- Na+,K+ ATP-ase I. The permeability of cell membranes, P-type ATP-ase. Structure of Na, K-ATP-ase
- Na+,K+ ATP-ase II. Na, K-ATP-ase isoforms. Regulation. Secondary active transports. Na-H exchange
- Chemical neurotransmission. Cholinergic neurotransmission. Biosynthesis of acetylcholine, receptors, acetylcholine esterase. Molecular mechanism of exocytosis
- Noradrenergic neurotransmission. Biosynthesis and metabolism of norepinephrine. Synaptic uptake
- Molecular mechanisms of adrenergic, dopaminergic and serotoninergic neurotransmission
- NO: Regulatory role of NO. Nitric oxide synthase. Guanylate cyclase. Molecular effects of nitric oxide
- Glutamatergic neurotransmission. Synthesis, transporters, receptors. Biochemistry of Parkinson disease
- GABAergic neurotransmission
- General properties of ion channels. Methods for studying ion channels.
- Structure of the K+ channels. Methods for studying ion channels. The molecular mechanism of gating and permeation.
- Biotransformation I
- Biotransformation I
Rest then? Nope! Luckily, the exam took place at 19:10 in the evening, so we didn’t have to feel guilty about taking the rest of the night off afterwards. The hours before the exam were spent at the library. We were bad and skipped anatomy so that we could be at the library from 9:00 in the morning until just before the exam. After the exam, we went for drinks and dinner at Tiki Bar. It was nice to sneak in a little break, even if we did have to cut it short so that we could get up early for school the next day.
From Tuesday we were on it for cramming for that week’s physio tests. Our seminar test covered the pancreas and whole body metabolism and the lab test covered the glucose tolerance test, which can be used to diagnose diabetes. Three students had to fast for the test and at the beginning of the lab consumed 75g of glucose dissolved in 250-300ml of water. We then measured their blood glucose level over the course of two hours.
By the end of Thursday night, I was completely beat. In addition to the exhaustion I felt after cramming for the recent exams, I somehow caught a cold. It full-on attacked me while we were studying Wednesday night (Skjalg too!). It was so hard to push through to Thursday night but somehow I did it. I took Friday off and Jannie came over and we watched Grey’s Anatomy and played playstation.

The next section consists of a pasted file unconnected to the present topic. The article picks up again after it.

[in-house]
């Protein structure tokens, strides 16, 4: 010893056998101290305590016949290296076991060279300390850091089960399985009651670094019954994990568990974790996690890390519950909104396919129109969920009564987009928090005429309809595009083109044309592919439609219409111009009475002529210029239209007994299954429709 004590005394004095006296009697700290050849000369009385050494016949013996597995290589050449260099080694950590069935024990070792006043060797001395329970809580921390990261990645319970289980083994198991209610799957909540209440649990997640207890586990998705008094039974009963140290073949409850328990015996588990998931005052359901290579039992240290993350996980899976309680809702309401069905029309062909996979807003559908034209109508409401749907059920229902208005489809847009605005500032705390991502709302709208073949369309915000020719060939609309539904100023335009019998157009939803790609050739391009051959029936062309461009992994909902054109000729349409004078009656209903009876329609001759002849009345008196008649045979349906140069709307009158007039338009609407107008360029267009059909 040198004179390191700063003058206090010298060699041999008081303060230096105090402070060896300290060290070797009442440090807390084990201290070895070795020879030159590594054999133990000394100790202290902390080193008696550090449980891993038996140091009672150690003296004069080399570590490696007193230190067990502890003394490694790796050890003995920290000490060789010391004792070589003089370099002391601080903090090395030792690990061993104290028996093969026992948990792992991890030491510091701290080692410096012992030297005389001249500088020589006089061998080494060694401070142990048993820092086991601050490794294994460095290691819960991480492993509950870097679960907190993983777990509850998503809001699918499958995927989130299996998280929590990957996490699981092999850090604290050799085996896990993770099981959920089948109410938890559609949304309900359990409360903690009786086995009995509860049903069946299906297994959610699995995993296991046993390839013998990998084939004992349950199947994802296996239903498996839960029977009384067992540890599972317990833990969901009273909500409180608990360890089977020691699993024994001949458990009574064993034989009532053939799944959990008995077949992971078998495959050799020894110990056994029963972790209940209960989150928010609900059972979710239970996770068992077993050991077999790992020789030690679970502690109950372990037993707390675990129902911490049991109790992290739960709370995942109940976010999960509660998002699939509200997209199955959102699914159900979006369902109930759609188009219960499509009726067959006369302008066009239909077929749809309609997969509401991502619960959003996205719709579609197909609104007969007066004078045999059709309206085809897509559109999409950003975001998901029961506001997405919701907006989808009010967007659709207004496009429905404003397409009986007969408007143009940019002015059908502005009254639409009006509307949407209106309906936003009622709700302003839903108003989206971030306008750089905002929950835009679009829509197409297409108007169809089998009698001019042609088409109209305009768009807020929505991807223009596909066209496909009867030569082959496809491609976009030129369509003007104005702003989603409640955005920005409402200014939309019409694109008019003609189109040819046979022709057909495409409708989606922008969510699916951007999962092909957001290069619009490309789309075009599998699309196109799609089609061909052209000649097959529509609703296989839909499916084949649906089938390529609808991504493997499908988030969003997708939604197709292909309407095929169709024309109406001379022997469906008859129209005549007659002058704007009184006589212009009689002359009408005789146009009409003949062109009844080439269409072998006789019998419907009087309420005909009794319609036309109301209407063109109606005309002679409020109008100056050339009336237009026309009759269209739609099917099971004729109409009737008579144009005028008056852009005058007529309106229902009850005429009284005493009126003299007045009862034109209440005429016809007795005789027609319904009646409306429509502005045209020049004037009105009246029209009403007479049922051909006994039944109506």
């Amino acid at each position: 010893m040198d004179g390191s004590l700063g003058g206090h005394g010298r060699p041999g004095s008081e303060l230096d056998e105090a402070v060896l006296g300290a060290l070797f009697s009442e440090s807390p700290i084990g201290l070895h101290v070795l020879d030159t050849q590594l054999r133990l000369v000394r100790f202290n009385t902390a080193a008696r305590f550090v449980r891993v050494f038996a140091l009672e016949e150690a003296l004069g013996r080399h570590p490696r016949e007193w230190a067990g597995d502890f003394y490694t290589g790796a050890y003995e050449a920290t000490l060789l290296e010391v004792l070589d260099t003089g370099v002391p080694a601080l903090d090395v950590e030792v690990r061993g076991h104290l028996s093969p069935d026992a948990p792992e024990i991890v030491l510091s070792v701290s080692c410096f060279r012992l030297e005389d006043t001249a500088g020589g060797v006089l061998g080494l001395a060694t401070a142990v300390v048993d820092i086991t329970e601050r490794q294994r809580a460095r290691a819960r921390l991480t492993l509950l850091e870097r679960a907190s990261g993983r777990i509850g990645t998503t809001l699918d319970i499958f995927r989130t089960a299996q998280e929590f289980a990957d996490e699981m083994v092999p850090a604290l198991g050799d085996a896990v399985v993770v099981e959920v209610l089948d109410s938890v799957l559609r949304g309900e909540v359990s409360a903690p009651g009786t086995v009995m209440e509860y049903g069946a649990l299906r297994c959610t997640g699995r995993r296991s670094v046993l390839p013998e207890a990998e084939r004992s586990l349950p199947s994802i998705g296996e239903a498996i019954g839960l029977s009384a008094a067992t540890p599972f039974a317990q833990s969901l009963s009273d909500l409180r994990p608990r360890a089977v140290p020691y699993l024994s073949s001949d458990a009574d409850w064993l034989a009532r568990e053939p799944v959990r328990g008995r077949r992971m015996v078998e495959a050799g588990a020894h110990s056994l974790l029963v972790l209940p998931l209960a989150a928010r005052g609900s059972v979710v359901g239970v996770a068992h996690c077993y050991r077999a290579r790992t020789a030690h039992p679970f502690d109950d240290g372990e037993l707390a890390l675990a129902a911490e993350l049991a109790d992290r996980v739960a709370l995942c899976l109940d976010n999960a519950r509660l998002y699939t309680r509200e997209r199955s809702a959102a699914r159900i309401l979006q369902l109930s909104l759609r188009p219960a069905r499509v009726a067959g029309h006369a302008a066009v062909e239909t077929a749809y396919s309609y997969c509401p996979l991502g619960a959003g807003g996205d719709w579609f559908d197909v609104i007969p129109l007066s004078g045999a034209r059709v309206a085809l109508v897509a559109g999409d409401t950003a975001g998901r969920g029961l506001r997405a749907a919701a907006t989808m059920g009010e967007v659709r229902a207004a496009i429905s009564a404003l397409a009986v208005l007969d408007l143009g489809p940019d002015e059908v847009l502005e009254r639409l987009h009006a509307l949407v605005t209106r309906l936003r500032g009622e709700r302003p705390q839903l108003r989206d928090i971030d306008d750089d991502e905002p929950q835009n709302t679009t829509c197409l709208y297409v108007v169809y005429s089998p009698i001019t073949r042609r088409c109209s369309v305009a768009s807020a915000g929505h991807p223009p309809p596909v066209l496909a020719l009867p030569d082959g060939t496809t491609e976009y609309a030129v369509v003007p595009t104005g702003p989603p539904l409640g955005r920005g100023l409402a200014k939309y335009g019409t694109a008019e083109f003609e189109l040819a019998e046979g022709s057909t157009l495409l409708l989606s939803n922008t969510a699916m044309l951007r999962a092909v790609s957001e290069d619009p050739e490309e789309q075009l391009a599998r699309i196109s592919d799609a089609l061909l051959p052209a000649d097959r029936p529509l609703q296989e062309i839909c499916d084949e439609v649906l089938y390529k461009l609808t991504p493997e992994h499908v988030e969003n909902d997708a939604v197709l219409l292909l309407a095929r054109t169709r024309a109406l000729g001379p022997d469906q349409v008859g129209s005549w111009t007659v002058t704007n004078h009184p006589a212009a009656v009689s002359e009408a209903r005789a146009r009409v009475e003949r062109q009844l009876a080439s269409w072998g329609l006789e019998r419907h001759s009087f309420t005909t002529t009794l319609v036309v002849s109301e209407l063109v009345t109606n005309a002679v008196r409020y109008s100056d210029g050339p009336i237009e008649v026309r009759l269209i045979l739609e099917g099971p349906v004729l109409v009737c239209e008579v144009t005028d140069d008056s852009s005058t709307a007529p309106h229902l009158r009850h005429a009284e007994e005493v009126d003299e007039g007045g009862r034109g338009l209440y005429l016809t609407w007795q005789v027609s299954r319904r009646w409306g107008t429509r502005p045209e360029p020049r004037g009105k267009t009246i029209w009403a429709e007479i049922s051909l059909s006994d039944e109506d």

Yesterday was also a little bit of an easy day. I spent the morning organizing my study plan for the next month or so. Finals period is RACING towards us and I want to conquer the anxiety as much as I can before it settles in for good. My plan is ambitious, but I think that laying it out the way I did will help keep me accountable for what I am to do that day. So far I’ve worked in both lab exams, physio and biochem, the next anatomy and biochem midterms (which are going to be on the same day!) and a bit for physio. There is still a lot I am going to need to add….it will be interesting to see how it changes with time. I’m planning on doing the physio competition at the end of the semester. It is during the last week of school and covers all of the material we’ve learned in physio. If you pass it, you are exempt from the final exam – so it is well worth it!
And here is my plan for this weekend. I managed to do everything except the last two anatomy topics, so those will be moved to today.